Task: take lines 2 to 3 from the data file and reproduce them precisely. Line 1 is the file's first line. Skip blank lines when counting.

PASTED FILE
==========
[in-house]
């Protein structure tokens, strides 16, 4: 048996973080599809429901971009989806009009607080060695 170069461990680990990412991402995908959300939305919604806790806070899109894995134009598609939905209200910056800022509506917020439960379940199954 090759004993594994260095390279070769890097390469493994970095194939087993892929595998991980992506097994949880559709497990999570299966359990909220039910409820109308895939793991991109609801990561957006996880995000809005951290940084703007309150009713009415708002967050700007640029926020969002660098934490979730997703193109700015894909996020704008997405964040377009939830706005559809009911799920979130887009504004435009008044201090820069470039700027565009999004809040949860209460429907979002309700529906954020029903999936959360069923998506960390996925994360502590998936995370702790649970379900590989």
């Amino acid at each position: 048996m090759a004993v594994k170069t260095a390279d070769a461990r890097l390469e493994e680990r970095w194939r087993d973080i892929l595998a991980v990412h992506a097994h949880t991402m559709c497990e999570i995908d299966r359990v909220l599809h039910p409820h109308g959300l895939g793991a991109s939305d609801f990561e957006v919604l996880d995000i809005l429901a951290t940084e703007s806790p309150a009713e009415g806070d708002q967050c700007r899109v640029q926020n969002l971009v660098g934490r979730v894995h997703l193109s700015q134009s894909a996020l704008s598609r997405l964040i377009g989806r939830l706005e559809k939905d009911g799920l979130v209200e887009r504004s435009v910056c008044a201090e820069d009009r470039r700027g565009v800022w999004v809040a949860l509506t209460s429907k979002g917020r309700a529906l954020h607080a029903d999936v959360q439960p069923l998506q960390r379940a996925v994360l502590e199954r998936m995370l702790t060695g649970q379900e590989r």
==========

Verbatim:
């Protein structure tokens, strides 16, 4: 048996973080599809429901971009989806009009607080060695 170069461990680990990412991402995908959300939305919604806790806070899109894995134009598609939905209200910056800022509506917020439960379940199954 090759004993594994260095390279070769890097390469493994970095194939087993892929595998991980992506097994949880559709497990999570299966359990909220039910409820109308895939793991991109609801990561957006996880995000809005951290940084703007309150009713009415708002967050700007640029926020969002660098934490979730997703193109700015894909996020704008997405964040377009939830706005559809009911799920979130887009504004435009008044201090820069470039700027565009999004809040949860209460429907979002309700529906954020029903999936959360069923998506960390996925994360502590998936995370702790649970379900590989």
């Amino acid at each position: 048996m090759a004993v594994k170069t260095a390279d070769a461990r890097l390469e493994e680990r970095w194939r087993d973080i892929l595998a991980v990412h992506a097994h949880t991402m559709c497990e999570i995908d299966r359990v909220l599809h039910p409820h109308g959300l895939g793991a991109s939305d609801f990561e957006v919604l996880d995000i809005l429901a951290t940084e703007s806790p309150a009713e009415g806070d708002q967050c700007r899109v640029q926020n969002l971009v660098g934490r979730v894995h997703l193109s700015q134009s894909a996020l704008s598609r997405l964040i377009g989806r939830l706005e559809k939905d009911g799920l979130v209200e887009r504004s435009v910056c008044a201090e820069d009009r470039r700027g565009v800022w999004v809040a949860l509506t209460s429907k979002g917020r309700a529906l954020h607080a029903d999936v959360q439960p069923l998506q960390r379940a996925v994360l502590e199954r998936m995370l702790t060695g649970q379900e590989r």